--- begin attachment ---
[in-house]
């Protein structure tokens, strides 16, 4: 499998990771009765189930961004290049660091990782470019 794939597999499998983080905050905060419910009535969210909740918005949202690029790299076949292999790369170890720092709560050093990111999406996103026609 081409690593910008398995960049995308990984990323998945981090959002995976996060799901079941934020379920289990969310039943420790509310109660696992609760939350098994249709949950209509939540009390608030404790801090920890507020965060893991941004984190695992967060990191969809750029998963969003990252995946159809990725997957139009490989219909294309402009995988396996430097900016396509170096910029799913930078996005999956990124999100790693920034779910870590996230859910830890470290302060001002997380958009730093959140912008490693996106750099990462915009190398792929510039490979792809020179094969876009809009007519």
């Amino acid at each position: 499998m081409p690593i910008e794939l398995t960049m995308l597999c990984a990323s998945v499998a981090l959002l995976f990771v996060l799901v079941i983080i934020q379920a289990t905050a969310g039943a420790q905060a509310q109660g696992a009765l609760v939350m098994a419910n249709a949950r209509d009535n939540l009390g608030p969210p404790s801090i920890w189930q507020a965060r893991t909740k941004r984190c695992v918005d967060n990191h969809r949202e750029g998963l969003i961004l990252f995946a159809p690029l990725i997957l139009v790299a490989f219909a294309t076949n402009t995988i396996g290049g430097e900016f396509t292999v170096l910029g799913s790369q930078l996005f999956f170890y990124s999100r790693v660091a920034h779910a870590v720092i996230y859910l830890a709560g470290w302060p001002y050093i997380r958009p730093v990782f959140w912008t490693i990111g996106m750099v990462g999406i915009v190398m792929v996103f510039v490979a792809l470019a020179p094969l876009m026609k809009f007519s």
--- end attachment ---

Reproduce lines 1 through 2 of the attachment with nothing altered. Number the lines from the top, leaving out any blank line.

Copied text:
[in-house]
């Protein structure tokens, strides 16, 4: 499998990771009765189930961004290049660091990782470019 794939597999499998983080905050905060419910009535969210909740918005949202690029790299076949292999790369170890720092709560050093990111999406996103026609 081409690593910008398995960049995308990984990323998945981090959002995976996060799901079941934020379920289990969310039943420790509310109660696992609760939350098994249709949950209509939540009390608030404790801090920890507020965060893991941004984190695992967060990191969809750029998963969003990252995946159809990725997957139009490989219909294309402009995988396996430097900016396509170096910029799913930078996005999956990124999100790693920034779910870590996230859910830890470290302060001002997380958009730093959140912008490693996106750099990462915009190398792929510039490979792809020179094969876009809009007519």